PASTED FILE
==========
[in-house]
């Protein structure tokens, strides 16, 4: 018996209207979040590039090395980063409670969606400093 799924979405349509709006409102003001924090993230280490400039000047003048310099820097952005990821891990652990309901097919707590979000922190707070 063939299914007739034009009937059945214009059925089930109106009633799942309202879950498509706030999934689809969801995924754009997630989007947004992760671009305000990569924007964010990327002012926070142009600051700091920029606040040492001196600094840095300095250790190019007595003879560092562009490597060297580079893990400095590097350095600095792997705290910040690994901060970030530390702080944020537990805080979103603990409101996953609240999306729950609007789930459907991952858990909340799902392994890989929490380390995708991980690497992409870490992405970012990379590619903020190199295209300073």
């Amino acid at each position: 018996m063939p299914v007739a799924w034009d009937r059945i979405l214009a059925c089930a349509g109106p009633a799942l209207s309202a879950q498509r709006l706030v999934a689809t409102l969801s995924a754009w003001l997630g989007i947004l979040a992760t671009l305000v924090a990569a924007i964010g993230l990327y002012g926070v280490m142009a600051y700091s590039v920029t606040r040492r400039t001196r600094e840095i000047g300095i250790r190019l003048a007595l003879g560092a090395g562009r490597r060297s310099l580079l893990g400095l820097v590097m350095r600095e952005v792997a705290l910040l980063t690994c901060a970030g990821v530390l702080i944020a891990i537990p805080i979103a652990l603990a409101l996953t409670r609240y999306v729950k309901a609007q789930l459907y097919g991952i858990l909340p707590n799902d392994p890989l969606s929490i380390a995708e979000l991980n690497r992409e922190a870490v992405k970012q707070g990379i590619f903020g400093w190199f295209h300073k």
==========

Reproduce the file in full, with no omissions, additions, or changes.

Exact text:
[in-house]
């Protein structure tokens, strides 16, 4: 018996209207979040590039090395980063409670969606400093 799924979405349509709006409102003001924090993230280490400039000047003048310099820097952005990821891990652990309901097919707590979000922190707070 063939299914007739034009009937059945214009059925089930109106009633799942309202879950498509706030999934689809969801995924754009997630989007947004992760671009305000990569924007964010990327002012926070142009600051700091920029606040040492001196600094840095300095250790190019007595003879560092562009490597060297580079893990400095590097350095600095792997705290910040690994901060970030530390702080944020537990805080979103603990409101996953609240999306729950609007789930459907991952858990909340799902392994890989929490380390995708991980690497992409870490992405970012990379590619903020190199295209300073």
């Amino acid at each position: 018996m063939p299914v007739a799924w034009d009937r059945i979405l214009a059925c089930a349509g109106p009633a799942l209207s309202a879950q498509r709006l706030v999934a689809t409102l969801s995924a754009w003001l997630g989007i947004l979040a992760t671009l305000v924090a990569a924007i964010g993230l990327y002012g926070v280490m142009a600051y700091s590039v920029t606040r040492r400039t001196r600094e840095i000047g300095i250790r190019l003048a007595l003879g560092a090395g562009r490597r060297s310099l580079l893990g400095l820097v590097m350095r600095e952005v792997a705290l910040l980063t690994c901060a970030g990821v530390l702080i944020a891990i537990p805080i979103a652990l603990a409101l996953t409670r609240y999306v729950k309901a609007q789930l459907y097919g991952i858990l909340p707590n799902d392994p890989l969606s929490i380390a995708e979000l991980n690497r992409e922190a870490v992405k970012q707070g990379i590619f903020g400093w190199f295209h300073k």